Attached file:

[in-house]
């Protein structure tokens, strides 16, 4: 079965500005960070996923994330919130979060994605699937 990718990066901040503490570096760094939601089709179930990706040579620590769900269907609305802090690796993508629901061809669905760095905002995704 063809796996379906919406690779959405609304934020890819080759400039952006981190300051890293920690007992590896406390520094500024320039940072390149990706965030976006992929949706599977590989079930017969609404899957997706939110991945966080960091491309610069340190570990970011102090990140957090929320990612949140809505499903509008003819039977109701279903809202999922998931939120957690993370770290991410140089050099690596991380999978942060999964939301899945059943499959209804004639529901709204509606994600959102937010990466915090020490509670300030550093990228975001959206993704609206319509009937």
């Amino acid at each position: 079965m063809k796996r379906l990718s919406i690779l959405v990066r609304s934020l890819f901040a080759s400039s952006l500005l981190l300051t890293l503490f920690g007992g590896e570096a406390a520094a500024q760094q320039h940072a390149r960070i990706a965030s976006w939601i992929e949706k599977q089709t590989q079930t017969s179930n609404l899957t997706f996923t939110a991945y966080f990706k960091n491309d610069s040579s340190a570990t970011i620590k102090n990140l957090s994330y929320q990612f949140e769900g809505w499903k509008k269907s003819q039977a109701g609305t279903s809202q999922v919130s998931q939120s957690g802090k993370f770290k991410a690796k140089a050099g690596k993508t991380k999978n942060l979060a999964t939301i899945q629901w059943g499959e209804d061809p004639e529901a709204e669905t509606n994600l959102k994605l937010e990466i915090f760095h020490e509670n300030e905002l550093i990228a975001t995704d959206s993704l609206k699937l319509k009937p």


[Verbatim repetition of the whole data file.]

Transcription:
[in-house]
């Protein structure tokens, strides 16, 4: 079965500005960070996923994330919130979060994605699937 990718990066901040503490570096760094939601089709179930990706040579620590769900269907609305802090690796993508629901061809669905760095905002995704 063809796996379906919406690779959405609304934020890819080759400039952006981190300051890293920690007992590896406390520094500024320039940072390149990706965030976006992929949706599977590989079930017969609404899957997706939110991945966080960091491309610069340190570990970011102090990140957090929320990612949140809505499903509008003819039977109701279903809202999922998931939120957690993370770290991410140089050099690596991380999978942060999964939301899945059943499959209804004639529901709204509606994600959102937010990466915090020490509670300030550093990228975001959206993704609206319509009937």
């Amino acid at each position: 079965m063809k796996r379906l990718s919406i690779l959405v990066r609304s934020l890819f901040a080759s400039s952006l500005l981190l300051t890293l503490f920690g007992g590896e570096a406390a520094a500024q760094q320039h940072a390149r960070i990706a965030s976006w939601i992929e949706k599977q089709t590989q079930t017969s179930n609404l899957t997706f996923t939110a991945y966080f990706k960091n491309d610069s040579s340190a570990t970011i620590k102090n990140l957090s994330y929320q990612f949140e769900g809505w499903k509008k269907s003819q039977a109701g609305t279903s809202q999922v919130s998931q939120s957690g802090k993370f770290k991410a690796k140089a050099g690596k993508t991380k999978n942060l979060a999964t939301i899945q629901w059943g499959e209804d061809p004639e529901a709204e669905t509606n994600l959102k994605l937010e990466i915090f760095h020490e509670n300030e905002l550093i990228a975001t995704d959206s993704l609206k699937l319509k009937p």